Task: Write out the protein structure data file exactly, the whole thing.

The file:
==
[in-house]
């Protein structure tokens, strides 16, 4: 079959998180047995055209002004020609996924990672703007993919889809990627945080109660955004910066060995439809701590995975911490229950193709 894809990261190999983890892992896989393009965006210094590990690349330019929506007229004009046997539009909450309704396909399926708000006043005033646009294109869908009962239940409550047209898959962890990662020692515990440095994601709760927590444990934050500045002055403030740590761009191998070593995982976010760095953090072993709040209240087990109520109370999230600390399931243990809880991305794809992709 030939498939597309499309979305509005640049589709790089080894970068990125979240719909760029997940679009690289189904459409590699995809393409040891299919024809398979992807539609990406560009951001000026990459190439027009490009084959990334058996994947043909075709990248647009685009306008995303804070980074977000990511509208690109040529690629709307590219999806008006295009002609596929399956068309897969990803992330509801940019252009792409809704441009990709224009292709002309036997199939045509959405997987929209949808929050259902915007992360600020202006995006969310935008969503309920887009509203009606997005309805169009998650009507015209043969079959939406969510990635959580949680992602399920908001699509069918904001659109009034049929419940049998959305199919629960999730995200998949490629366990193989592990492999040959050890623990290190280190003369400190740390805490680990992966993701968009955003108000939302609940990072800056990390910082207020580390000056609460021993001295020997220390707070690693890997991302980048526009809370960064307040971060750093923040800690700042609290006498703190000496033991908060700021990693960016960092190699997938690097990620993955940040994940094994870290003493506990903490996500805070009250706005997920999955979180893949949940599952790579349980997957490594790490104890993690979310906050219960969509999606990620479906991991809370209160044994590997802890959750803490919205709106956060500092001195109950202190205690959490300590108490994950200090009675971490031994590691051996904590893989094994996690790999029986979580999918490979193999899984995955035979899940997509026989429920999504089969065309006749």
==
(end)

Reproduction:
[in-house]
């Protein structure tokens, strides 16, 4: 079959998180047995055209002004020609996924990672703007993919889809990627945080109660955004910066060995439809701590995975911490229950193709 894809990261190999983890892992896989393009965006210094590990690349330019929506007229004009046997539009909450309704396909399926708000006043005033646009294109869908009962239940409550047209898959962890990662020692515990440095994601709760927590444990934050500045002055403030740590761009191998070593995982976010760095953090072993709040209240087990109520109370999230600390399931243990809880991305794809992709 030939498939597309499309979305509005640049589709790089080894970068990125979240719909760029997940679009690289189904459409590699995809393409040891299919024809398979992807539609990406560009951001000026990459190439027009490009084959990334058996994947043909075709990248647009685009306008995303804070980074977000990511509208690109040529690629709307590219999806008006295009002609596929399956068309897969990803992330509801940019252009792409809704441009990709224009292709002309036997199939045509959405997987929209949808929050259902915007992360600020202006995006969310935008969503309920887009509203009606997005309805169009998650009507015209043969079959939406969510990635959580949680992602399920908001699509069918904001659109009034049929419940049998959305199919629960999730995200998949490629366990193989592990492999040959050890623990290190280190003369400190740390805490680990992966993701968009955003108000939302609940990072800056990390910082207020580390000056609460021993001295020997220390707070690693890997991302980048526009809370960064307040971060750093923040800690700042609290006498703190000496033991908060700021990693960016960092190699997938690097990620993955940040994940094994870290003493506990903490996500805070009250706005997920999955979180893949949940599952790579349980997957490594790490104890993690979310906050219960969509999606990620479906991991809370209160044994590997802890959750803490919205709106956060500092001195109950202190205690959490300590108490994950200090009675971490031994590691051996904590893989094994996690790999029986979580999918490979193999899984995955035979899940997509026989429920999504089969065309006749």